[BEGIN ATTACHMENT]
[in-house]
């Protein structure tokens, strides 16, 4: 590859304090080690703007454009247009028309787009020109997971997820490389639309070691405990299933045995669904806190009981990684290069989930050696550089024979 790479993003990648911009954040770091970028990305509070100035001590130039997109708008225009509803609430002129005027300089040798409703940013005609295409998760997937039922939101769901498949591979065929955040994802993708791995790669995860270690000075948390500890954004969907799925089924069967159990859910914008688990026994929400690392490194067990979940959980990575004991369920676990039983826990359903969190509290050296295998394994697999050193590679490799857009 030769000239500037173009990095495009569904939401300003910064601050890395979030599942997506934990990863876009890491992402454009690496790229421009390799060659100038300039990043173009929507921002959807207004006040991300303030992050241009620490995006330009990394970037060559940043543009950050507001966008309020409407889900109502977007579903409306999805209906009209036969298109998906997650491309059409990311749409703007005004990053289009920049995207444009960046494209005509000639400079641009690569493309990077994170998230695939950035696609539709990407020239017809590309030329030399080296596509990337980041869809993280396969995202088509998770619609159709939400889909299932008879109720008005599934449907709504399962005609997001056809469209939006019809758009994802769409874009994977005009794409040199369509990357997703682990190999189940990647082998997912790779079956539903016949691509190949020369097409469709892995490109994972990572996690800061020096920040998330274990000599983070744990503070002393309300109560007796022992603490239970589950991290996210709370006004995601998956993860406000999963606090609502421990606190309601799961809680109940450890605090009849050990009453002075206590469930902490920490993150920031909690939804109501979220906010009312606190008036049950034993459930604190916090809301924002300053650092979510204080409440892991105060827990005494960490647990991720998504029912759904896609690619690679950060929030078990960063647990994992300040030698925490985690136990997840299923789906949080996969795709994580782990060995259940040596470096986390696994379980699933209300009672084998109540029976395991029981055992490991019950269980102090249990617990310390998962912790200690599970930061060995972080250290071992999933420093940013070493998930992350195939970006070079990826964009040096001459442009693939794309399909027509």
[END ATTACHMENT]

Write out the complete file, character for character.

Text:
[in-house]
């Protein structure tokens, strides 16, 4: 590859304090080690703007454009247009028309787009020109997971997820490389639309070691405990299933045995669904806190009981990684290069989930050696550089024979 790479993003990648911009954040770091970028990305509070100035001590130039997109708008225009509803609430002129005027300089040798409703940013005609295409998760997937039922939101769901498949591979065929955040994802993708791995790669995860270690000075948390500890954004969907799925089924069967159990859910914008688990026994929400690392490194067990979940959980990575004991369920676990039983826990359903969190509290050296295998394994697999050193590679490799857009 030769000239500037173009990095495009569904939401300003910064601050890395979030599942997506934990990863876009890491992402454009690496790229421009390799060659100038300039990043173009929507921002959807207004006040991300303030992050241009620490995006330009990394970037060559940043543009950050507001966008309020409407889900109502977007579903409306999805209906009209036969298109998906997650491309059409990311749409703007005004990053289009920049995207444009960046494209005509000639400079641009690569493309990077994170998230695939950035696609539709990407020239017809590309030329030399080296596509990337980041869809993280396969995202088509998770619609159709939400889909299932008879109720008005599934449907709504399962005609997001056809469209939006019809758009994802769409874009994977005009794409040199369509990357997703682990190999189940990647082998997912790779079956539903016949691509190949020369097409469709892995490109994972990572996690800061020096920040998330274990000599983070744990503070002393309300109560007796022992603490239970589950991290996210709370006004995601998956993860406000999963606090609502421990606190309601799961809680109940450890605090009849050990009453002075206590469930902490920490993150920031909690939804109501979220906010009312606190008036049950034993459930604190916090809301924002300053650092979510204080409440892991105060827990005494960490647990991720998504029912759904896609690619690679950060929030078990960063647990994992300040030698925490985690136990997840299923789906949080996969795709994580782990060995259940040596470096986390696994379980699933209300009672084998109540029976395991029981055992490991019950269980102090249990617990310390998962912790200690599970930061060995972080250290071992999933420093940013070493998930992350195939970006070079990826964009040096001459442009693939794309399909027509």